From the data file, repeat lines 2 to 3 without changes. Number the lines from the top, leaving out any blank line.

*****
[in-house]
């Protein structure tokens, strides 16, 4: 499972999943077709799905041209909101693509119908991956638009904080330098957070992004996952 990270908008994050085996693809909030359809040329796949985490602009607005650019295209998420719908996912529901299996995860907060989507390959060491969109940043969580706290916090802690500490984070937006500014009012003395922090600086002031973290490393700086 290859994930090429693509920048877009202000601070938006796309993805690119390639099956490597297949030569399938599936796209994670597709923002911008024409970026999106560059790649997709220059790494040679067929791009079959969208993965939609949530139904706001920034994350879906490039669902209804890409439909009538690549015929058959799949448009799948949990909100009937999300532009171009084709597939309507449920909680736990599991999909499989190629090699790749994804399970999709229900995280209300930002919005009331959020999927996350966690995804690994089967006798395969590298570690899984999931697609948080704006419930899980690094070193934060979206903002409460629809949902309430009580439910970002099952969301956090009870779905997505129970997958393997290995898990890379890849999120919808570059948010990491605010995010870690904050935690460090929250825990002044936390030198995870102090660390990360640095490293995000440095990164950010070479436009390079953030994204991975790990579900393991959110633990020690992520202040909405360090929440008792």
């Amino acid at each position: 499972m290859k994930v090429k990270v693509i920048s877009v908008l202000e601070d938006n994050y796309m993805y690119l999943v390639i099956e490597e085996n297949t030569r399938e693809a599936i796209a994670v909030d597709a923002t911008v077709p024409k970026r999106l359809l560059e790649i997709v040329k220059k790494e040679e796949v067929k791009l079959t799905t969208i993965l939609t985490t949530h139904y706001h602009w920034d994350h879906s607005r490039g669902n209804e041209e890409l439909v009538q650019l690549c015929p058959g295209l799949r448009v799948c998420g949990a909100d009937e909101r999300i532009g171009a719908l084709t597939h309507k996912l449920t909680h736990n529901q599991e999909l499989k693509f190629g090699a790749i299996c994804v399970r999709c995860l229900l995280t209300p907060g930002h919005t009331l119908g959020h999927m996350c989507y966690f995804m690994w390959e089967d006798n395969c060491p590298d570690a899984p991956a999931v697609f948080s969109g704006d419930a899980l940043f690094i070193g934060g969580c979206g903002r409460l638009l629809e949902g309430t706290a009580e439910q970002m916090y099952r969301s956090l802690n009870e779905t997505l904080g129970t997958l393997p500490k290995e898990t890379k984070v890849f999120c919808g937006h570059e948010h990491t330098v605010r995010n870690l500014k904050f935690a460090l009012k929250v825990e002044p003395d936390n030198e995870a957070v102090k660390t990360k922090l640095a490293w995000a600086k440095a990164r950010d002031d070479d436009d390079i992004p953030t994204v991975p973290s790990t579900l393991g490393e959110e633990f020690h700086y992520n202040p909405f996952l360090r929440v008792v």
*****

């Protein structure tokens, strides 16, 4: 499972999943077709799905041209909101693509119908991956638009904080330098957070992004996952 990270908008994050085996693809909030359809040329796949985490602009607005650019295209998420719908996912529901299996995860907060989507390959060491969109940043969580706290916090802690500490984070937006500014009012003395922090600086002031973290490393700086 290859994930090429693509920048877009202000601070938006796309993805690119390639099956490597297949030569399938599936796209994670597709923002911008024409970026999106560059790649997709220059790494040679067929791009079959969208993965939609949530139904706001920034994350879906490039669902209804890409439909009538690549015929058959799949448009799948949990909100009937999300532009171009084709597939309507449920909680736990599991999909499989190629090699790749994804399970999709229900995280209300930002919005009331959020999927996350966690995804690994089967006798395969590298570690899984999931697609948080704006419930899980690094070193934060979206903002409460629809949902309430009580439910970002099952969301956090009870779905997505129970997958393997290995898990890379890849999120919808570059948010990491605010995010870690904050935690460090929250825990002044936390030198995870102090660390990360640095490293995000440095990164950010070479436009390079953030994204991975790990579900393991959110633990020690992520202040909405360090929440008792």
């Amino acid at each position: 499972m290859k994930v090429k990270v693509i920048s877009v908008l202000e601070d938006n994050y796309m993805y690119l999943v390639i099956e490597e085996n297949t030569r399938e693809a599936i796209a994670v909030d597709a923002t911008v077709p024409k970026r999106l359809l560059e790649i997709v040329k220059k790494e040679e796949v067929k791009l079959t799905t969208i993965l939609t985490t949530h139904y706001h602009w920034d994350h879906s607005r490039g669902n209804e041209e890409l439909v009538q650019l690549c015929p058959g295209l799949r448009v799948c998420g949990a909100d009937e909101r999300i532009g171009a719908l084709t597939h309507k996912l449920t909680h736990n529901q599991e999909l499989k693509f190629g090699a790749i299996c994804v399970r999709c995860l229900l995280t209300p907060g930002h919005t009331l119908g959020h999927m996350c989507y966690f995804m690994w390959e089967d006798n395969c060491p590298d570690a899984p991956a999931v697609f948080s969109g704006d419930a899980l940043f690094i070193g934060g969580c979206g903002r409460l638009l629809e949902g309430t706290a009580e439910q970002m916090y099952r969301s956090l802690n009870e779905t997505l904080g129970t997958l393997p500490k290995e898990t890379k984070v890849f999120c919808g937006h570059e948010h990491t330098v605010r995010n870690l500014k904050f935690a460090l009012k929250v825990e002044p003395d936390n030198e995870a957070v102090k660390t990360k922090l640095a490293w995000a600086k440095a990164r950010d002031d070479d436009d390079i992004p953030t994204v991975p973290s790990t579900l393991g490393e959110e633990f020690h700086y992520n202040p909405f996952l360090r929440v008792v």